[fruhm, from; unstressed fruh m]
See more synonyms for from on
  1. (used to specify a starting point in spatial movement): a train running west from Chicago.
  2. (used to specify a starting point in an expression of limits): The number of stores will be increased from 25 to 30.
  3. (used to express removal or separation, as in space, time, or order): two miles from shore; 30 minutes from now; from one page to the next.
  4. (used to express discrimination or distinction): to be excluded from membership; to differ from one's father.
  5. (used to indicate source or origin): to come from the Midwest; to take a pencil from one's pocket.
  6. (used to indicate agent or instrumentality): death from starvation.
  7. (used to indicate cause or reason): From the evidence, he must be guilty.

Origin of from

before 950; Middle English; Old English, variant of fram from (preposition), forward (adv.); cognate with Gothic fram, Old Norse frā (see fro), fram (adv.) Unabridged Based on the Random House Unabridged Dictionary, © Random House, Inc. 2018

Related Words for from


British Dictionary definitions for from


  1. used to indicate the original location, situation, etcfrom Paris to Rome; from behind the bushes; from childhood to adulthood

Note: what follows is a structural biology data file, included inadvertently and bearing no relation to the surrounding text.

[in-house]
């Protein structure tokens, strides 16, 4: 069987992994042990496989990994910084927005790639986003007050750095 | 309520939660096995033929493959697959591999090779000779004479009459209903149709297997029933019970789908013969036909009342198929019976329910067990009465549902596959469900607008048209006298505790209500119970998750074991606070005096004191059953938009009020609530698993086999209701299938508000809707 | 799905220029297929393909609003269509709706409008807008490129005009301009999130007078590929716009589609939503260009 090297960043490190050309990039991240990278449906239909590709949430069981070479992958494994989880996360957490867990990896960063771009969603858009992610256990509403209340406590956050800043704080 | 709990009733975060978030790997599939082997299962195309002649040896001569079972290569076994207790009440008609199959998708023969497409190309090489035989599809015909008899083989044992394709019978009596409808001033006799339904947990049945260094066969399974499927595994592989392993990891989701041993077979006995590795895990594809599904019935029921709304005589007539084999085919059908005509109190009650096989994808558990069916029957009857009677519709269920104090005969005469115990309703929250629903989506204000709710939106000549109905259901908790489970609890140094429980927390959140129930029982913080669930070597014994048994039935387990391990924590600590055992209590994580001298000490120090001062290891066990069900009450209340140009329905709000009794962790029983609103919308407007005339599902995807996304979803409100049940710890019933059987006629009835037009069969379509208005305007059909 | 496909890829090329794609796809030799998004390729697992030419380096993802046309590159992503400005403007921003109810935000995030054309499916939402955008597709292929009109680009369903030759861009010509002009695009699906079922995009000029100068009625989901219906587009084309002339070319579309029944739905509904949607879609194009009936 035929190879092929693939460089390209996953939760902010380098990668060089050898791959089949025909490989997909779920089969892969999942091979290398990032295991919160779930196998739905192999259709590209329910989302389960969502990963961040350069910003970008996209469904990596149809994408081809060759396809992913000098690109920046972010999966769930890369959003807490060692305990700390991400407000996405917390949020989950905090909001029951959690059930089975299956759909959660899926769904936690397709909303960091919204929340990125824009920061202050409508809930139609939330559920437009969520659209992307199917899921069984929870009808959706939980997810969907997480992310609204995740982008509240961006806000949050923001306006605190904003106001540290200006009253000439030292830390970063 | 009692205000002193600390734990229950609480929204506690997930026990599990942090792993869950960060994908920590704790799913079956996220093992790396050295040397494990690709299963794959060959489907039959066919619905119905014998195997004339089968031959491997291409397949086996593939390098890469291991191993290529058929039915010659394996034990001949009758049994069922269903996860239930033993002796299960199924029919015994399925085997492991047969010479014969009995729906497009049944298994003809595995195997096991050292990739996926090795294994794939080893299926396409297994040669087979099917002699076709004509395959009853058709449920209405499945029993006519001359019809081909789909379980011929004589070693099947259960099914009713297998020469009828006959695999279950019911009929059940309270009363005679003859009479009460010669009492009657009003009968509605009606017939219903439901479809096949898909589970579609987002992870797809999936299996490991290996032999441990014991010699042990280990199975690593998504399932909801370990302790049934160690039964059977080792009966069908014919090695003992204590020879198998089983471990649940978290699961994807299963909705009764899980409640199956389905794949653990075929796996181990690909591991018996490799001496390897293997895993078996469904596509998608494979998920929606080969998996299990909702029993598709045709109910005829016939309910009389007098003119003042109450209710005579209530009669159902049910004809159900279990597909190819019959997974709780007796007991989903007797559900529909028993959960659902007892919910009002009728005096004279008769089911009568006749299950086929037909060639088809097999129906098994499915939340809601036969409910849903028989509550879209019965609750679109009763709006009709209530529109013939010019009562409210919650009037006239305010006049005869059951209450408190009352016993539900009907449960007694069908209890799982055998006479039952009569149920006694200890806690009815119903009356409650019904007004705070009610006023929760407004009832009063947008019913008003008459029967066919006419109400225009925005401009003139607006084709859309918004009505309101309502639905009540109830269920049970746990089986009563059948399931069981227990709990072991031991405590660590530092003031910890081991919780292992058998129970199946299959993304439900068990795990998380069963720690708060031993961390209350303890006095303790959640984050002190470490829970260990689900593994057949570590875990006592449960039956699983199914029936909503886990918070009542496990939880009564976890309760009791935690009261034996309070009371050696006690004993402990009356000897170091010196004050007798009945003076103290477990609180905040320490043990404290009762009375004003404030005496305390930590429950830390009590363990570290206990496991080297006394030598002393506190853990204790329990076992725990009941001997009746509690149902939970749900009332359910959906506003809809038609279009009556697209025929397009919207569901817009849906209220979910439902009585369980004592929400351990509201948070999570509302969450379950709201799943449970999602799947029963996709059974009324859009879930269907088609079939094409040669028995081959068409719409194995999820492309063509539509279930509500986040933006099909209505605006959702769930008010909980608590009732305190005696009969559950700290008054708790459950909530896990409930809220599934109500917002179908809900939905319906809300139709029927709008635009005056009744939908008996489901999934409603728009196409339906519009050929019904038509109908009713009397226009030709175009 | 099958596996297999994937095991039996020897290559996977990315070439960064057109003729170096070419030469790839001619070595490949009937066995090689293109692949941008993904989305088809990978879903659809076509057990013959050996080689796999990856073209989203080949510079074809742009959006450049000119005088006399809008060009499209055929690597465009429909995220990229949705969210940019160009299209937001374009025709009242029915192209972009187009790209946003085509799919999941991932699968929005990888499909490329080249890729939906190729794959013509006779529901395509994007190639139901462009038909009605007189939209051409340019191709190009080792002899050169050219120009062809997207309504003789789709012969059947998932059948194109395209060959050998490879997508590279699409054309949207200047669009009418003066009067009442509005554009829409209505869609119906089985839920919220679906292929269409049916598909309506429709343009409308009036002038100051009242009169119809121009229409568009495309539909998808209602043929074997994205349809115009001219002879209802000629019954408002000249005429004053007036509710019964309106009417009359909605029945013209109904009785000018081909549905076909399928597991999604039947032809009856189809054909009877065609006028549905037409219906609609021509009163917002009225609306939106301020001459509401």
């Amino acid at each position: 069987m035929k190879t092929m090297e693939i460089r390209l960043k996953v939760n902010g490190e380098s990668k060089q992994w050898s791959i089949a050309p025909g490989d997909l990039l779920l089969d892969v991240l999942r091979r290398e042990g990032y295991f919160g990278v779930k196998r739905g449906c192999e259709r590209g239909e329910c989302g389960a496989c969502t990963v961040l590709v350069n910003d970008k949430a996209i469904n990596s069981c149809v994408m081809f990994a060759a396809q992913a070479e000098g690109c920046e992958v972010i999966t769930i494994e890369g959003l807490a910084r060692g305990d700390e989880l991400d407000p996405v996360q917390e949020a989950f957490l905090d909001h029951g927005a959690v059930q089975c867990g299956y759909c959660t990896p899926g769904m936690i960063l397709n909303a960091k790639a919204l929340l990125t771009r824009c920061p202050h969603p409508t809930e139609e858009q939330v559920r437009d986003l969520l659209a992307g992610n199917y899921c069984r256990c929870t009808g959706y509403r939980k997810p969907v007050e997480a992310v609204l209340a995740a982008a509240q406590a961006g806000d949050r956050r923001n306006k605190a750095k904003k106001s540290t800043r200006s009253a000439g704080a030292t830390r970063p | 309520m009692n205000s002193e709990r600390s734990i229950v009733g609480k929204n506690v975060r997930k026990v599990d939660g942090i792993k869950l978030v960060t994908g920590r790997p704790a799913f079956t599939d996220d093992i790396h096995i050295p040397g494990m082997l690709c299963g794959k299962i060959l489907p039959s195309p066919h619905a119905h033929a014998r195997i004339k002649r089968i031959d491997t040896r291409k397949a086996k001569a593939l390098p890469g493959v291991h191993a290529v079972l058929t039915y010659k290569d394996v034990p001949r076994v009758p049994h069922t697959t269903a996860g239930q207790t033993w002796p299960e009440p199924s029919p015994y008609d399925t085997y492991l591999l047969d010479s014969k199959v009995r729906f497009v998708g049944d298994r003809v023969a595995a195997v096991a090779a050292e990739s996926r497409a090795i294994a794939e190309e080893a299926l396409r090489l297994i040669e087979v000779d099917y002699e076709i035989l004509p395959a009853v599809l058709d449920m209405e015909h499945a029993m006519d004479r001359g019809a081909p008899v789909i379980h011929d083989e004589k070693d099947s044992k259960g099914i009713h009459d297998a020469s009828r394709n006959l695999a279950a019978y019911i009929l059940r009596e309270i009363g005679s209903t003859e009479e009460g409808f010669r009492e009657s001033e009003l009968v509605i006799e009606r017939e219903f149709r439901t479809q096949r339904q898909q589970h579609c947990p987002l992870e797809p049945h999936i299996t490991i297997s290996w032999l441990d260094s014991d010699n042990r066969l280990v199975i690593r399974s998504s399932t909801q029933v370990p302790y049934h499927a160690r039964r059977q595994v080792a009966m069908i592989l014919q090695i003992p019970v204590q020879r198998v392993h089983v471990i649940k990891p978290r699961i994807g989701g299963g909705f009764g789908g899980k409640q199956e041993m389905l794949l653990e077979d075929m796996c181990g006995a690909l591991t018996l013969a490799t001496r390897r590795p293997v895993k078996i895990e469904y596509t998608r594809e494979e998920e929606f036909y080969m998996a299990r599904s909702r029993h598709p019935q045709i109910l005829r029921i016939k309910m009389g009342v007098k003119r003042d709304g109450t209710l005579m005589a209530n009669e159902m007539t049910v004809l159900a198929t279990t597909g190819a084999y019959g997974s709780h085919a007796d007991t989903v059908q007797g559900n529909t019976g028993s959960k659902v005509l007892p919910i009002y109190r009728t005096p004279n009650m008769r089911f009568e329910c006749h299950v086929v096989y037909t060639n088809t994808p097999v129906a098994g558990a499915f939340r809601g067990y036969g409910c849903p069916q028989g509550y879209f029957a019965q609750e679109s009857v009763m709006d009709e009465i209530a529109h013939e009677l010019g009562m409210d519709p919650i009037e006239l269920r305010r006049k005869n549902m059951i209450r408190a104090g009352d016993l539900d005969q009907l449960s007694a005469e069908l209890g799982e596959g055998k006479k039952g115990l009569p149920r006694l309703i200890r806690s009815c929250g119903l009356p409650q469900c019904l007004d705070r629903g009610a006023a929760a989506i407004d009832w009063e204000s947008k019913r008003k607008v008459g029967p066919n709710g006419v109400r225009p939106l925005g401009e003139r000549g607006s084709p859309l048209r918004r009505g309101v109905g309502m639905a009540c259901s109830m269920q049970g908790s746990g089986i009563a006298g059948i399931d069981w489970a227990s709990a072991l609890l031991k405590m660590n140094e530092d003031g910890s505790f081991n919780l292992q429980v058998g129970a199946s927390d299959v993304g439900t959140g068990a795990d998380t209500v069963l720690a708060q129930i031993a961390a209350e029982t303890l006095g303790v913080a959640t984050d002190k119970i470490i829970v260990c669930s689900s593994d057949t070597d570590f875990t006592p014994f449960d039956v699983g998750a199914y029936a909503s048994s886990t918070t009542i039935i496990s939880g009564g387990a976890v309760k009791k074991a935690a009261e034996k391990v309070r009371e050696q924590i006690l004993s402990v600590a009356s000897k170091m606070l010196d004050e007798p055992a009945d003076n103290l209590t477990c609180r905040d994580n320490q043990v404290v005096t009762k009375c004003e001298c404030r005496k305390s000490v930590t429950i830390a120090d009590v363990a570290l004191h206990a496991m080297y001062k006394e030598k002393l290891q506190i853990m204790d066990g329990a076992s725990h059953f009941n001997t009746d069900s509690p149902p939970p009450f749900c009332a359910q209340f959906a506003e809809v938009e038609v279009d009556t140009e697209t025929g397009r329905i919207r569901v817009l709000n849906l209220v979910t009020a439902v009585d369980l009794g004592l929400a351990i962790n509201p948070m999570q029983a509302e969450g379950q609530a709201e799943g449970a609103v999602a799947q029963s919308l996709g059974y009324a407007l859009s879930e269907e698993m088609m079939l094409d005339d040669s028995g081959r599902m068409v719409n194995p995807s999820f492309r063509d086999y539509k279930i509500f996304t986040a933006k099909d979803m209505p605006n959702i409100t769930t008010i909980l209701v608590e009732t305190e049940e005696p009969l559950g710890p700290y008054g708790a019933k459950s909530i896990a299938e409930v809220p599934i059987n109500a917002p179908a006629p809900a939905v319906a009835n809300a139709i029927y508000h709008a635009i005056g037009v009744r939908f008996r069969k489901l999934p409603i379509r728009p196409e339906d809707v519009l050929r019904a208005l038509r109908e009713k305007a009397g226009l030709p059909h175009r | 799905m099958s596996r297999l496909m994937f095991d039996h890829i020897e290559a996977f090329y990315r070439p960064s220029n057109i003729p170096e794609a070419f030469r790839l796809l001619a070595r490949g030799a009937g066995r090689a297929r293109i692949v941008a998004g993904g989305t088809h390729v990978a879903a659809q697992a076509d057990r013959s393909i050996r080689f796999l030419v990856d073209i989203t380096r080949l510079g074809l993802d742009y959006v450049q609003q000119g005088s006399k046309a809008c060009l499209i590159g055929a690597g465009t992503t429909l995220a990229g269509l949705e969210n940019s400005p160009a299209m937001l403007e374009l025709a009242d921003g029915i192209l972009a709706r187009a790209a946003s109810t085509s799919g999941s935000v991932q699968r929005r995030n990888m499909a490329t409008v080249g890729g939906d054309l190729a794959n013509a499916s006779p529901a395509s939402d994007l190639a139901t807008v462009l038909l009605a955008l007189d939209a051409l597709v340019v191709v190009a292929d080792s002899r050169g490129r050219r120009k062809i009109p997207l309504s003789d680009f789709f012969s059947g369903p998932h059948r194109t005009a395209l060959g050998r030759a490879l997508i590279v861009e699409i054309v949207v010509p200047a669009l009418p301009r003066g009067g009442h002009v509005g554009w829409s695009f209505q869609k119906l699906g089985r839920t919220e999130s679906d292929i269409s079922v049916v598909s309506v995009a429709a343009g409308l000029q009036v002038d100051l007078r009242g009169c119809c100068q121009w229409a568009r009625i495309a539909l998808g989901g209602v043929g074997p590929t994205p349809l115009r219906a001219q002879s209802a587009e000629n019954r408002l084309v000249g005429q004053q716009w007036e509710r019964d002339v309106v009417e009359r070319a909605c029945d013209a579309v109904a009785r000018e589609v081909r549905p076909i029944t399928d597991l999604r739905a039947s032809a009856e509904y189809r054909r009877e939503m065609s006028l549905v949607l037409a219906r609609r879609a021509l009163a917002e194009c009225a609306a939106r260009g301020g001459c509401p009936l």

2. in a period of time starting athe lived from 1910 to 1970
  3. used to indicate the distance between two things or placesa hundred miles from here
  4. used to indicate a lower amountfrom five to fifty pounds
  5. showing the model ofpainted from life
  6. used with the gerund to mark prohibition, restraint, etcnothing prevents him from leaving
  7. because ofexhausted from his walk

Word Origin for from

Old English fram; related to Old Norse frā, Old Saxon, Old High German, Gothic fram from, Greek promos foremost
Collins English Dictionary - Complete & Unabridged 2012 Digital Edition © William Collins Sons & Co. Ltd. 1979, 1986 © HarperCollins Publishers 1998, 2000, 2003, 2005, 2006, 2007, 2009, 2012

Word Origin and History for from

Old English fram "from, since, by, as a result," originally "forward movement, advancement," evolving into sense of "movement away," from Proto-Germanic *fr- (cf. Old Saxon, Old High German, Gothic fram "from, away," Old Norse fra "from," fram "forward"), corresponding to PIE *pro (see pro-).

Online Etymology Dictionary, © 2010 Douglas Harper